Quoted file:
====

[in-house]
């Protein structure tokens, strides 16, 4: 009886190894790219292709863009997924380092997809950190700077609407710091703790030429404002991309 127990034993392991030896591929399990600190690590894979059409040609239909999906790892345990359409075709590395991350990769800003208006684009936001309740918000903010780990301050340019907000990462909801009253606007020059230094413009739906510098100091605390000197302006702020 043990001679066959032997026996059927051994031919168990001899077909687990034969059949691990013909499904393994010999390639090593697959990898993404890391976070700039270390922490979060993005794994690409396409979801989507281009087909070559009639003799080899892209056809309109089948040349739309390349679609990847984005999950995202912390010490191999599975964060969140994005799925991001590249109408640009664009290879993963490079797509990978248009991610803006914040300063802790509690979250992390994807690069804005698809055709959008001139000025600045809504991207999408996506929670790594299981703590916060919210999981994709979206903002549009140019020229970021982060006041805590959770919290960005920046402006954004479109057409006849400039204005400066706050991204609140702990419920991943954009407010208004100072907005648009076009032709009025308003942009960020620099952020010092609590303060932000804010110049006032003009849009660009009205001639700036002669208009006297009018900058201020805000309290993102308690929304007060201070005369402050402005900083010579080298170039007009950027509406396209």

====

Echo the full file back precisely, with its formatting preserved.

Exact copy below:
[in-house]
């Protein structure tokens, strides 16, 4: 009886190894790219292709863009997924380092997809950190700077609407710091703790030429404002991309 127990034993392991030896591929399990600190690590894979059409040609239909999906790892345990359409075709590395991350990769800003208006684009936001309740918000903010780990301050340019907000990462909801009253606007020059230094413009739906510098100091605390000197302006702020 043990001679066959032997026996059927051994031919168990001899077909687990034969059949691990013909499904393994010999390639090593697959990898993404890391976070700039270390922490979060993005794994690409396409979801989507281009087909070559009639003799080899892209056809309109089948040349739309390349679609990847984005999950995202912390010490191999599975964060969140994005799925991001590249109408640009664009290879993963490079797509990978248009991610803006914040300063802790509690979250992390994807690069804005698809055709959008001139000025600045809504991207999408996506929670790594299981703590916060919210999981994709979206903002549009140019020229970021982060006041805590959770919290960005920046402006954004479109057409006849400039204005400066706050991204609140702990419920991943954009407010208004100072907005648009076009032709009025308003942009960020620099952020010092609590303060932000804010110049006032003009849009660009009205001639700036002669208009006297009018900058201020805000309290993102308690929304007060201070005369402050402005900083010579080298170039007009950027509406396209």